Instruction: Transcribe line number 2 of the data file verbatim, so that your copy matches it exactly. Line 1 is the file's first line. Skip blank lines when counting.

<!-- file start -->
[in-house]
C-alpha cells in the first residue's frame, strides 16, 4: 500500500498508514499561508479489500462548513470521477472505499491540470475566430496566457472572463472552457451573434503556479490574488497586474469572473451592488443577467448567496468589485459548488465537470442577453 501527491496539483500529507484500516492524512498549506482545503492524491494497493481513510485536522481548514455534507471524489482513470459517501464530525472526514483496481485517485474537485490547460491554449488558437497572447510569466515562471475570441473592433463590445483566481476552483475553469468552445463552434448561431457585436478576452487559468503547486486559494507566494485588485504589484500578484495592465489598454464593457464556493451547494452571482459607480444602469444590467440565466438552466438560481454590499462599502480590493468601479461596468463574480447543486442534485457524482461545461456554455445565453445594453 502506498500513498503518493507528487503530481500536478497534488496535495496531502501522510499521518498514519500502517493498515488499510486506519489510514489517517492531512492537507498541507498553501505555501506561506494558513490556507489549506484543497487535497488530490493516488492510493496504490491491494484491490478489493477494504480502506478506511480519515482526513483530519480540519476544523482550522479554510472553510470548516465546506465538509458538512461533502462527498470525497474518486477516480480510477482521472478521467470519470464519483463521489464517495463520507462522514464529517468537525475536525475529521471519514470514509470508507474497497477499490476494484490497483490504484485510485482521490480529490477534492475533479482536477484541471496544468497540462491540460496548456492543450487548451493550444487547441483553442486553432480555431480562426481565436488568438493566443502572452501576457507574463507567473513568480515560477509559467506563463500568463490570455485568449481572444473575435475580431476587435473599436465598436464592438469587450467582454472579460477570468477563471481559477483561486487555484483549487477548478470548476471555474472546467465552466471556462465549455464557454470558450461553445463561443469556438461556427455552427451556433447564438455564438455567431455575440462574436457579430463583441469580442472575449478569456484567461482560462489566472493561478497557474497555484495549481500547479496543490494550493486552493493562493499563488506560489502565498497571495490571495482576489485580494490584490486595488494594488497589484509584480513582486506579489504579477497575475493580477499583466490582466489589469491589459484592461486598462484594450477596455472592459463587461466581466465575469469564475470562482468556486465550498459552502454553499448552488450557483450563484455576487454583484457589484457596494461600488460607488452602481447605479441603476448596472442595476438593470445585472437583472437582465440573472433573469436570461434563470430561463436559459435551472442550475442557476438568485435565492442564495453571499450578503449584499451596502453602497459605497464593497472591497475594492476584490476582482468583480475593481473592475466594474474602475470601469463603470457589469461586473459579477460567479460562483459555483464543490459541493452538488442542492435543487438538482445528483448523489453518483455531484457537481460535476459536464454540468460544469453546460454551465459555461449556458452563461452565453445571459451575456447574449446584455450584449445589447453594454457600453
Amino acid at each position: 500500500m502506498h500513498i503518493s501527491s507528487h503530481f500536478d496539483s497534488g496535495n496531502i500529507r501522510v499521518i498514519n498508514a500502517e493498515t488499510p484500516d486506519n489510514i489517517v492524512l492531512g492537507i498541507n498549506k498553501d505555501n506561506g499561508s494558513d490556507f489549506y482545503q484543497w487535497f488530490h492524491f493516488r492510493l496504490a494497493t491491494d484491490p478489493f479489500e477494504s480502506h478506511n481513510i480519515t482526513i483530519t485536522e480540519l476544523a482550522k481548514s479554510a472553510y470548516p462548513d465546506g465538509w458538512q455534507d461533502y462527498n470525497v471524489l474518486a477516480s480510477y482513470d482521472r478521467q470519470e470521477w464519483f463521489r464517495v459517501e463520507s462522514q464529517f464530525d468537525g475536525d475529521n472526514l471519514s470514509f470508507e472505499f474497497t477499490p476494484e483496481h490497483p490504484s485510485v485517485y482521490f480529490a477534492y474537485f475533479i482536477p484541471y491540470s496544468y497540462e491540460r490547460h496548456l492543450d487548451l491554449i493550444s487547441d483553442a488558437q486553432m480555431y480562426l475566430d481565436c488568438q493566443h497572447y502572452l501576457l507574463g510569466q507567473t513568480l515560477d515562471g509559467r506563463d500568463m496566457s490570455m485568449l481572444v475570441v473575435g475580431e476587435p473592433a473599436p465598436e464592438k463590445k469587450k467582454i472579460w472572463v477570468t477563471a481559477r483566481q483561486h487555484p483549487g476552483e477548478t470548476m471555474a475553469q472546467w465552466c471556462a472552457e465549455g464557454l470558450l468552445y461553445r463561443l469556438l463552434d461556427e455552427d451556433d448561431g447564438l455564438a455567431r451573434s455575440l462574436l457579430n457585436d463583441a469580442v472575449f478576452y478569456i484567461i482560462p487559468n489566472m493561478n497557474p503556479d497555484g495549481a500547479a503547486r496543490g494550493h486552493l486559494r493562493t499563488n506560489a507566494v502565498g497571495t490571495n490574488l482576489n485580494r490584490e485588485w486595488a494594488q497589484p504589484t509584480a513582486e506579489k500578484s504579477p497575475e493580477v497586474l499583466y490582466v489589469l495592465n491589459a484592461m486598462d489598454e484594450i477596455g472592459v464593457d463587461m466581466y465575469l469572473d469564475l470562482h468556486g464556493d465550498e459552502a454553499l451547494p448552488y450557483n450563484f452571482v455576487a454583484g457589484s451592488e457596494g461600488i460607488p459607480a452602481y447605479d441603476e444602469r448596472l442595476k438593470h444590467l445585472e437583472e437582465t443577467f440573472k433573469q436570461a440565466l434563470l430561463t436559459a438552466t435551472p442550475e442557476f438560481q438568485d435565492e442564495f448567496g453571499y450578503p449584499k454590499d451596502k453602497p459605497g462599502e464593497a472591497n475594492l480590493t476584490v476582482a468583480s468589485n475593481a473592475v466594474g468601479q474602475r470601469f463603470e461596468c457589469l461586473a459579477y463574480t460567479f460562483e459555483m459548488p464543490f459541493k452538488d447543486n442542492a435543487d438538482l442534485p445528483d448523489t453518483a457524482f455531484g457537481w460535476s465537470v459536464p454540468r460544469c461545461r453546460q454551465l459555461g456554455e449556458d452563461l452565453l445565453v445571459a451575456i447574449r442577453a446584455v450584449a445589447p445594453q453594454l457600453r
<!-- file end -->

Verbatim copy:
C-alpha cells in the first residue's frame, strides 16, 4: 500500500498508514499561508479489500462548513470521477472505499491540470475566430496566457472572463472552457451573434503556479490574488497586474469572473451592488443577467448567496468589485459548488465537470442577453 501527491496539483500529507484500516492524512498549506482545503492524491494497493481513510485536522481548514455534507471524489482513470459517501464530525472526514483496481485517485474537485490547460491554449488558437497572447510569466515562471475570441473592433463590445483566481476552483475553469468552445463552434448561431457585436478576452487559468503547486486559494507566494485588485504589484500578484495592465489598454464593457464556493451547494452571482459607480444602469444590467440565466438552466438560481454590499462599502480590493468601479461596468463574480447543486442534485457524482461545461456554455445565453445594453 502506498500513498503518493507528487503530481500536478497534488496535495496531502501522510499521518498514519500502517493498515488499510486506519489510514489517517492531512492537507498541507498553501505555501506561506494558513490556507489549506484543497487535497488530490493516488492510493496504490491491494484491490478489493477494504480502506478506511480519515482526513483530519480540519476544523482550522479554510472553510470548516465546506465538509458538512461533502462527498470525497474518486477516480480510477482521472478521467470519470464519483463521489464517495463520507462522514464529517468537525475536525475529521471519514470514509470508507474497497477499490476494484490497483490504484485510485482521490480529490477534492475533479482536477484541471496544468497540462491540460496548456492543450487548451493550444487547441483553442486553432480555431480562426481565436488568438493566443502572452501576457507574463507567473513568480515560477509559467506563463500568463490570455485568449481572444473575435475580431476587435473599436465598436464592438469587450467582454472579460477570468477563471481559477483561486487555484483549487477548478470548476471555474472546467465552466471556462465549455464557454470558450461553445463561443469556438461556427455552427451556433447564438455564438455567431455575440462574436457579430463583441469580442472575449478569456484567461482560462489566472493561478497557474497555484495549481500547479496543490494550493486552493493562493499563488506560489502565498497571495490571495482576489485580494490584490486595488494594488497589484509584480513582486506579489504579477497575475493580477499583466490582466489589469491589459484592461486598462484594450477596455472592459463587461466581466465575469469564475470562482468556486465550498459552502454553499448552488450557483450563484455576487454583484457589484457596494461600488460607488452602481447605479441603476448596472442595476438593470445585472437583472437582465440573472433573469436570461434563470430561463436559459435551472442550475442557476438568485435565492442564495453571499450578503449584499451596502453602497459605497464593497472591497475594492476584490476582482468583480475593481473592475466594474474602475470601469463603470457589469461586473459579477460567479460562483459555483464543490459541493452538488442542492435543487438538482445528483448523489453518483455531484457537481460535476459536464454540468460544469453546460454551465459555461449556458452563461452565453445571459451575456447574449446584455450584449445589447453594454457600453